Christchurch industry, through economic development agency ChristchurchNZ and the Canterbury Employers’ Chamber of Commerce, are calling for the Government to increase skilled migration as the impacts of an extreme skilled labour shortage are putting the brakes on Canterbury’s economic growth.
The case for more skilled migration is made in a report that focuses on the most severely affected industry sectors, manufacturing and tech. These two sectors are strategically important due to their significant number of high-value jobs, export revenue, growth potential and contribution to regional prosperity.
After two years of relatively closed borders and an economy now growing at 4.9%, it is crunch time for industry. There is strong local and international demand for their products and services, but they are not able to produce what they did prior to the pandemic, let alone additional orders and growth.
Businesses are reporting impacts such as:
– A high-growth high-tech business is looking to open a second office offshore as it can’t fill senior roles needed to help grow the local team by 300 roles over the next three years.
– A large exporting high-tech manufacturing firm are short 20 staff in roles from project management, mechanical design, electrical design, controls and skilled tradespeople. They are about to turn down a $5 million order from Australia, as they are unable to fulfil it with their current workforce.
– Trans-Tasman businesses are reporting moving new hires and departments to Australia.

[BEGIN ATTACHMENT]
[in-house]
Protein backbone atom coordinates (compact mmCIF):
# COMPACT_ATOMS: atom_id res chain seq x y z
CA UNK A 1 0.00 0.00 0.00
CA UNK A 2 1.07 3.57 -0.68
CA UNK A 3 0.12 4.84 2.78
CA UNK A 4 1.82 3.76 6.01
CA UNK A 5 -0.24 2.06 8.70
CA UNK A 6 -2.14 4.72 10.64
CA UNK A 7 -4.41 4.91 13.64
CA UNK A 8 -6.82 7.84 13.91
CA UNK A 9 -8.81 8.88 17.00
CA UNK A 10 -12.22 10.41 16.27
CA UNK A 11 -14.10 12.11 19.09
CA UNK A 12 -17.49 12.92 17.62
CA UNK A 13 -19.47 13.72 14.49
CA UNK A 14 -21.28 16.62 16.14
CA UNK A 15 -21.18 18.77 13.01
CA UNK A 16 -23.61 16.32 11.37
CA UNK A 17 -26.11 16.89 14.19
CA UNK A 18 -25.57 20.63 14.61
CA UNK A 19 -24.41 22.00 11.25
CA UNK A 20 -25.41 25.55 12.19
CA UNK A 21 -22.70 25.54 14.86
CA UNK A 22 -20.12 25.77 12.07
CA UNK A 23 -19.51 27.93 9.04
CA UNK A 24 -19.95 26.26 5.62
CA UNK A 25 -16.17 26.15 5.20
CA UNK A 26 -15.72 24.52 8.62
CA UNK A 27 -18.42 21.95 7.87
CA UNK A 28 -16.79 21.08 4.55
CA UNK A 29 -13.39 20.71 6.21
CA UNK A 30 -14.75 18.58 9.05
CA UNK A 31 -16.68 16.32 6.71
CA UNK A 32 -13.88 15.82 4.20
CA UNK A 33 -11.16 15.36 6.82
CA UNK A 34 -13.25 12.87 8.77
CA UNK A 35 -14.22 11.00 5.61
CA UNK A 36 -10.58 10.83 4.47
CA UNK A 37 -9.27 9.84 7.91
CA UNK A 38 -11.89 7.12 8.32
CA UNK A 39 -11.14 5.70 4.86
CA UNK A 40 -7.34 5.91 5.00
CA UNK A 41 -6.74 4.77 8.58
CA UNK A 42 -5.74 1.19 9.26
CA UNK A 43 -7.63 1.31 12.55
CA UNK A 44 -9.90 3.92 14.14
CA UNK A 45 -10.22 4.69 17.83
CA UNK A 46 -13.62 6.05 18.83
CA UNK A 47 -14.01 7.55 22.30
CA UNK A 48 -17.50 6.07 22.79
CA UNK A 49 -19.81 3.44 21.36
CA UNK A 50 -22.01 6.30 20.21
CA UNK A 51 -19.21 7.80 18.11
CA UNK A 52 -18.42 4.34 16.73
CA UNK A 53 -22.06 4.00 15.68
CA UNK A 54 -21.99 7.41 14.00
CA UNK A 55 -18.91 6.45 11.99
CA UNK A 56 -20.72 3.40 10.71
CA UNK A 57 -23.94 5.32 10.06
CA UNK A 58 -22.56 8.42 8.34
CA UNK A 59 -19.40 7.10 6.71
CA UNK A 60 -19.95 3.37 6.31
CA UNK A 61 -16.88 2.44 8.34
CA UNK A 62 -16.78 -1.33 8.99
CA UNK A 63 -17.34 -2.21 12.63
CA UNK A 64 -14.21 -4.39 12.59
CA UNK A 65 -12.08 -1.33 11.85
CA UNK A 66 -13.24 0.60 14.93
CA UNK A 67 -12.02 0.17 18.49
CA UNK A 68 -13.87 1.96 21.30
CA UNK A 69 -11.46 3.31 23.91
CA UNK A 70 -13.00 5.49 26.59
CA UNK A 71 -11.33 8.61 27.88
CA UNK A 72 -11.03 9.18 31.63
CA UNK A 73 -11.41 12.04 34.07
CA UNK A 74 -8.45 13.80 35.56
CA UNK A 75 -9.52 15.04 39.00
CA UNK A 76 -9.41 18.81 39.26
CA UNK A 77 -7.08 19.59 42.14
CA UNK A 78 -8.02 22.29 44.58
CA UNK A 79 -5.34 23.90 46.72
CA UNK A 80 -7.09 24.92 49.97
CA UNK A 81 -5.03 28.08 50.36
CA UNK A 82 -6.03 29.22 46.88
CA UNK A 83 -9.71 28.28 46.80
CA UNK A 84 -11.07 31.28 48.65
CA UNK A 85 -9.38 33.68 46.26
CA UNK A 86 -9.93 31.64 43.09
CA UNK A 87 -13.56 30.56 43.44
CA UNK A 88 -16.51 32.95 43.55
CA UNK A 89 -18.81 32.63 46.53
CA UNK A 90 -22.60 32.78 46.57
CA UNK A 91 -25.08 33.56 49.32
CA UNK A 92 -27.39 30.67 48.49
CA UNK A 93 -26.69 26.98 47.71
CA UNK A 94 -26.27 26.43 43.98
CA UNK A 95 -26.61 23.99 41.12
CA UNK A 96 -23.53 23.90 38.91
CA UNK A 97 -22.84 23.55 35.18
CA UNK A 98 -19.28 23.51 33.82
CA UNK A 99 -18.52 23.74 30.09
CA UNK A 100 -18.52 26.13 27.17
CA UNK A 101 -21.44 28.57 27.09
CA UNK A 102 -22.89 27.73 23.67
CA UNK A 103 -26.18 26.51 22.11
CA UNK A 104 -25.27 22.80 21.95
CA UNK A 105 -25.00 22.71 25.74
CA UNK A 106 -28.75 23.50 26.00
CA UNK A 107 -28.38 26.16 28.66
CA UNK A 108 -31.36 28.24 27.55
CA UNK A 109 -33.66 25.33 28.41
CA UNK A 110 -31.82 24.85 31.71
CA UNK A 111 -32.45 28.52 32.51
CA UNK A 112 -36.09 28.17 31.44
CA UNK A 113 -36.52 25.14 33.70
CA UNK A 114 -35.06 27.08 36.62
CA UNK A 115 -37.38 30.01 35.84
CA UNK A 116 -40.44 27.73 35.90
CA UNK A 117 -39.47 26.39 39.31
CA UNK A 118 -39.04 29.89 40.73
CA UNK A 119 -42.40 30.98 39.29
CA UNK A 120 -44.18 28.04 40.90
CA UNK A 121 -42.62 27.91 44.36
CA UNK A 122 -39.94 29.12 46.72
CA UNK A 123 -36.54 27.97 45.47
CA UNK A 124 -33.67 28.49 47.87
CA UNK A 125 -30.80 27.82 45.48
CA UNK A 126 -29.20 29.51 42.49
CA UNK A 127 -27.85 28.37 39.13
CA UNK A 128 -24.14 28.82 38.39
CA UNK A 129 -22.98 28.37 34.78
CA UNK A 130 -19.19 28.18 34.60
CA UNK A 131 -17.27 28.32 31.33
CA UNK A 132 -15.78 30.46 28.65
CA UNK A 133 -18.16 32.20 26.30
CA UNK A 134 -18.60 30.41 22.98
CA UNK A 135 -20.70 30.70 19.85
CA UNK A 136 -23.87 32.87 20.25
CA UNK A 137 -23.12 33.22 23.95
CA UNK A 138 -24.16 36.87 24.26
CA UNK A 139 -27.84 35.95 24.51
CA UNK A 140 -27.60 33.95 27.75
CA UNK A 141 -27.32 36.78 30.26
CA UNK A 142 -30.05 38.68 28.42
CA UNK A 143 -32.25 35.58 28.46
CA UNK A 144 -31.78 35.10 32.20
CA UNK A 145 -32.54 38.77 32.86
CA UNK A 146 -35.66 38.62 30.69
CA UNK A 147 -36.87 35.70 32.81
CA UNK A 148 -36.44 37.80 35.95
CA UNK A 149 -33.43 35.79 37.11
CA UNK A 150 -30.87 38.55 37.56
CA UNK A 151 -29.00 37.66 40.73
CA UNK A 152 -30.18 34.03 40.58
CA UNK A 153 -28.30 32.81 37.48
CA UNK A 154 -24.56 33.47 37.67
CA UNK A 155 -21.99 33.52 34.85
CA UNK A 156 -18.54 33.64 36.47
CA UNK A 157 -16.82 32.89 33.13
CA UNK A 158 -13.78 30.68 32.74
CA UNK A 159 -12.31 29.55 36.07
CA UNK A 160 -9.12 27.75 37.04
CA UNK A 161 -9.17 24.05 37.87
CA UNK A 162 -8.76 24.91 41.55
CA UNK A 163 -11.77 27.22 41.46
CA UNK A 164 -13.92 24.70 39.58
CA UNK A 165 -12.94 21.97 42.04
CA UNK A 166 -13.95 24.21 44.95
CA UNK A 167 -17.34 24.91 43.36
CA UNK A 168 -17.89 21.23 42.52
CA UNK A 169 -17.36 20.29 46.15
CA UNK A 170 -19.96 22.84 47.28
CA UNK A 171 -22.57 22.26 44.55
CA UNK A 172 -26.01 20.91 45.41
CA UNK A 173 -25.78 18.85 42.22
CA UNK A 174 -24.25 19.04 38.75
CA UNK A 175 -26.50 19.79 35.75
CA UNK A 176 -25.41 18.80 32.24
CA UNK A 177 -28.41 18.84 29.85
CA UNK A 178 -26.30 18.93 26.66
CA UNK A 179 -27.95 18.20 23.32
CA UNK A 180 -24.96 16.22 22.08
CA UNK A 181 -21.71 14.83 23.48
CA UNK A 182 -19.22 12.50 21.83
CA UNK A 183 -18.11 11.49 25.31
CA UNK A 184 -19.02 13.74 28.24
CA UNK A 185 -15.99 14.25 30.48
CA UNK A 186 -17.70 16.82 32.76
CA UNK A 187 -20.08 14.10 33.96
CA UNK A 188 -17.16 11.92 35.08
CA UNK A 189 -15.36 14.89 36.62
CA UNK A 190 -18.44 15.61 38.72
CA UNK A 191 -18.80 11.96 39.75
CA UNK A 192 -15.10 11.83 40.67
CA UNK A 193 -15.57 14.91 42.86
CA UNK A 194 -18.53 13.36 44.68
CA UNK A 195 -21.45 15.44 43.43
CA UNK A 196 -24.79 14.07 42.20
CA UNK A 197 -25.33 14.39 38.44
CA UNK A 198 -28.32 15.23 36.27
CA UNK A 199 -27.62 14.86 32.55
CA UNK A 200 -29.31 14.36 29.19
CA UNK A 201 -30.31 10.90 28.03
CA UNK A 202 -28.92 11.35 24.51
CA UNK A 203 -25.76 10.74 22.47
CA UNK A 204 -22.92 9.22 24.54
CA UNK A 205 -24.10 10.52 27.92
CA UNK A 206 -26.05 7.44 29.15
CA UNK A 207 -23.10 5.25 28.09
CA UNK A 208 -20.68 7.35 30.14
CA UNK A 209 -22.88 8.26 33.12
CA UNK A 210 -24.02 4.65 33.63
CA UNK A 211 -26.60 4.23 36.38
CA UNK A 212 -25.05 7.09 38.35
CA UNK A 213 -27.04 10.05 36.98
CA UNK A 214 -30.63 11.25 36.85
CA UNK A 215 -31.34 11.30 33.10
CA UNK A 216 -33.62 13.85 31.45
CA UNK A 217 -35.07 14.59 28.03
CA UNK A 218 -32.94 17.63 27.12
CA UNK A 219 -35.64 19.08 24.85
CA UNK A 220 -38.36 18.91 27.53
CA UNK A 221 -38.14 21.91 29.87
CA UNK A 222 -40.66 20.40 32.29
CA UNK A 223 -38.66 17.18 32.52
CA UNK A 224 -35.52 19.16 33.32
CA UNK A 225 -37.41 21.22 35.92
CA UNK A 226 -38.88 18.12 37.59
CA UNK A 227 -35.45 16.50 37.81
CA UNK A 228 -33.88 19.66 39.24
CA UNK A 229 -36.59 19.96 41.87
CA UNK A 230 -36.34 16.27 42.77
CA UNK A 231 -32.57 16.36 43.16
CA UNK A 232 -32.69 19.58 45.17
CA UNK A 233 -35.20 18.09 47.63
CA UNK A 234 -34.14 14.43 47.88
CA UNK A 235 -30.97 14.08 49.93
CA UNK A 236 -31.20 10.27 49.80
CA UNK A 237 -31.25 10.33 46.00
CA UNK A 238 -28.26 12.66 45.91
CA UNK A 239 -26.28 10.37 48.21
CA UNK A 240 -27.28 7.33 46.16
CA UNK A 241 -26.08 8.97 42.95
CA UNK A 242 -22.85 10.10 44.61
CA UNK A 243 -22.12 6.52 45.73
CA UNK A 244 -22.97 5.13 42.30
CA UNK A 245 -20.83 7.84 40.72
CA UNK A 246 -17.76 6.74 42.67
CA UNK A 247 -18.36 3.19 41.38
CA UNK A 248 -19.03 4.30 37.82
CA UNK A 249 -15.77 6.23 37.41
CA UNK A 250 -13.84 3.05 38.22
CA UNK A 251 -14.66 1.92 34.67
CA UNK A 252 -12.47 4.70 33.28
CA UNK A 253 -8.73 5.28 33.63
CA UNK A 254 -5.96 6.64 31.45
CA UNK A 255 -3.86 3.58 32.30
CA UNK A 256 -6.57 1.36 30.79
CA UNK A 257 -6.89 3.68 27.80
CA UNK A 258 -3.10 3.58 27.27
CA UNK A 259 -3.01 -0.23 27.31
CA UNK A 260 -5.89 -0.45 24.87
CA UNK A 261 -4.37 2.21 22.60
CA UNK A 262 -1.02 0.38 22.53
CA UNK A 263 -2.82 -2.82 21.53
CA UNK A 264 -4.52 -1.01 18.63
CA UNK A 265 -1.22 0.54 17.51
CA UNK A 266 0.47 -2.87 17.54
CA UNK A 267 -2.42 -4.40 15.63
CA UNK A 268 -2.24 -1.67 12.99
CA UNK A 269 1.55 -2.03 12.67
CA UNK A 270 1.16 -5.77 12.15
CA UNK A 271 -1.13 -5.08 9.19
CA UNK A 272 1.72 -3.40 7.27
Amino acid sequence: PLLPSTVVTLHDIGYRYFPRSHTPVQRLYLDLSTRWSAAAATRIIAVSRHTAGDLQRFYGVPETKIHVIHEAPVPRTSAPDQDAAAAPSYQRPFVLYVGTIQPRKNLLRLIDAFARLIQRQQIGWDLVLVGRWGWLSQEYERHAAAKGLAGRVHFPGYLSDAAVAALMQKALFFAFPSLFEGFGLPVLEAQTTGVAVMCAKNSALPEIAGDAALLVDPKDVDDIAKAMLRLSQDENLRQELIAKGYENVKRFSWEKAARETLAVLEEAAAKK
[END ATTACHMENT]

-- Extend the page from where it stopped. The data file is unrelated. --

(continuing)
Boyd Warren, Christchurch General Manager of Innovation and Business Growth, said that local businesses understand that the long-term solution is to grow homemade talent for these high-skilled roles but that takes time.
“It takes five years to get a qualified person out of Ara to a point where they are a profitable employee,” said John Vale, the chief executive of electrical component manufacturer Vynco.
“In the meantime, initiatives by industry and support agencies to grow skills and pathways for local workers are at or near capacity and the country’s unemployment was down to 3.2% in the December 2021 quarter, the lowest rate since 1986,” said Warren.
Ben Reed, managing director of HamiltonJet, said that 10% of his workforce was apprentices, and that was probably the limit beyond which manufacturing becomes unsafe and untenable. Business leaders also make the point that the skills shortage is not just about the health of their own companies.
“I’m genuinely concerned about this country’s competitiveness in the long run,” said Reed. And Glenn Hansen, group financial controller of Vortex Engineering Group, added that without a functioning manufacturing sector, “infrastructure and dairy would grind to a halt.”
That is why significant short-term migration is required, potentially on a regional basis, in order realise current and future economic opportunities. ChristchurchNZ and the Canterbury Employers’ Chamber of Commerce have called on the Government, via relevant ministers, to approve an additional 1500 skilled migrant visas regionally for manufacturing over the next 12 months and 4000 national visas for tech over the next 12 months.